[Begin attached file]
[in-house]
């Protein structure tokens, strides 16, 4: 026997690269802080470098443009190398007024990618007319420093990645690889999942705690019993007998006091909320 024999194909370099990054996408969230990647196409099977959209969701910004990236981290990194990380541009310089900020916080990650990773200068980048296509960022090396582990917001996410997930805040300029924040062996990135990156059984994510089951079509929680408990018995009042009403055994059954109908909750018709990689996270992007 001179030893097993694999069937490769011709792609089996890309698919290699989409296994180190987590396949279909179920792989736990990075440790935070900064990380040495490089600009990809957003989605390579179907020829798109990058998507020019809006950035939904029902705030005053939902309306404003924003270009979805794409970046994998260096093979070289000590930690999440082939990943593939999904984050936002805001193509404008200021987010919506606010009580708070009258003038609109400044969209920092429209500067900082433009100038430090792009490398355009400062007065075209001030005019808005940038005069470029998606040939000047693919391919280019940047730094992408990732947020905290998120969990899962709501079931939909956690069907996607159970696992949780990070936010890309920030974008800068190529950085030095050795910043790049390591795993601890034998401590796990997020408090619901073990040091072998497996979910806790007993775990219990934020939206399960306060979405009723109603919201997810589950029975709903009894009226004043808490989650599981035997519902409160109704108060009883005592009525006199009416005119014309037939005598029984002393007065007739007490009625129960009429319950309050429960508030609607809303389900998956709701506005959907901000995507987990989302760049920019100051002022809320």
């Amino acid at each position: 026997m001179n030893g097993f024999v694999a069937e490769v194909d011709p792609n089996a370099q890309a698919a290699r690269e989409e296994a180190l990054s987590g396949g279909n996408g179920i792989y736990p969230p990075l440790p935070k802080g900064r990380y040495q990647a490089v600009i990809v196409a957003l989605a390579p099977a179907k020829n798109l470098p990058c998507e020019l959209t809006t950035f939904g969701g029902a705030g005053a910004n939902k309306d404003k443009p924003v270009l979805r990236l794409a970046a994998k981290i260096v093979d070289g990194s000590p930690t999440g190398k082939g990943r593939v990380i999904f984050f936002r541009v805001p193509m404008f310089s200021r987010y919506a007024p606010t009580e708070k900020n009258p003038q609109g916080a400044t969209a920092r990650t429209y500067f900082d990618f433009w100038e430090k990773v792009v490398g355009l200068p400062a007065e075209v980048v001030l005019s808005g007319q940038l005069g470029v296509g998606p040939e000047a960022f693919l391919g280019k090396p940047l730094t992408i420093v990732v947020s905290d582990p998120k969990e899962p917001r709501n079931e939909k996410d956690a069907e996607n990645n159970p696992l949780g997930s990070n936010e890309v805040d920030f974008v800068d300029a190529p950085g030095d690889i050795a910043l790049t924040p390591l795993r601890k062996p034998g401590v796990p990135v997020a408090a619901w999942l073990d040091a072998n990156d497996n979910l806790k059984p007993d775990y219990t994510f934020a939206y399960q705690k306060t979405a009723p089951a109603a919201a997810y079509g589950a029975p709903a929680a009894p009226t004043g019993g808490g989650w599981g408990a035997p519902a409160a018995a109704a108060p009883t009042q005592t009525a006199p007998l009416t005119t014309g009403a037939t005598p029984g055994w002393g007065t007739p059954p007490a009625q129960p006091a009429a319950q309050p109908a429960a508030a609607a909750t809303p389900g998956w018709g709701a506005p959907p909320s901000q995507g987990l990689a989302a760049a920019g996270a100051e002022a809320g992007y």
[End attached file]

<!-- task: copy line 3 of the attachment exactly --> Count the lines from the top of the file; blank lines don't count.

């Amino acid at each position: 026997m001179n030893g097993f024999v694999a069937e490769v194909d011709p792609n089996a370099q890309a698919a290699r690269e989409e296994a180190l990054s987590g396949g279909n996408g179920i792989y736990p969230p990075l440790p935070k802080g900064r990380y040495q990647a490089v600009i990809v196409a957003l989605a390579p099977a179907k020829n798109l470098p990058c998507e020019l959209t809006t950035f939904g969701g029902a705030g005053a910004n939902k309306d404003k443009p924003v270009l979805r990236l794409a970046a994998k981290i260096v093979d070289g990194s000590p930690t999440g190398k082939g990943r593939v990380i999904f984050f936002r541009v805001p193509m404008f310089s200021r987010y919506a007024p606010t009580e708070k900020n009258p003038q609109g916080a400044t969209a920092r990650t429209y500067f900082d990618f433009w100038e430090k990773v792009v490398g355009l200068p400062a007065e075209v980048v001030l005019s808005g007319q940038l005069g470029v296509g998606p040939e000047a960022f693919l391919g280019k090396p940047l730094t992408i420093v990732v947020s905290d582990p998120k969990e899962p917001r709501n079931e939909k996410d956690a069907e996607n990645n159970p696992l949780g997930s990070n936010e890309v805040d920030f974008v800068d300029a190529p950085g030095d690889i050795a910043l790049t924040p390591l795993r601890k062996p034998g401590v796990p990135v997020a408090a619901w999942l073990d040091a072998n990156d497996n979910l806790k059984p007993d775990y219990t994510f934020a939206y399960q705690k306060t979405a009723p089951a109603a919201a997810y079509g589950a029975p709903a929680a009894p009226t004043g019993g808490g989650w599981g408990a035997p519902a409160a018995a109704a108060p009883t009042q005592t009525a006199p007998l009416t005119t014309g009403a037939t005598p029984g055994w002393g007065t007739p059954p007490a009625q129960p006091a009429a319950q309050p109908a429960a508030a609607a909750t809303p389900g998956w018709g709701a506005p959907p909320s901000q995507g987990l990689a989302a760049a920019g996270a100051e002022a809320g992007y």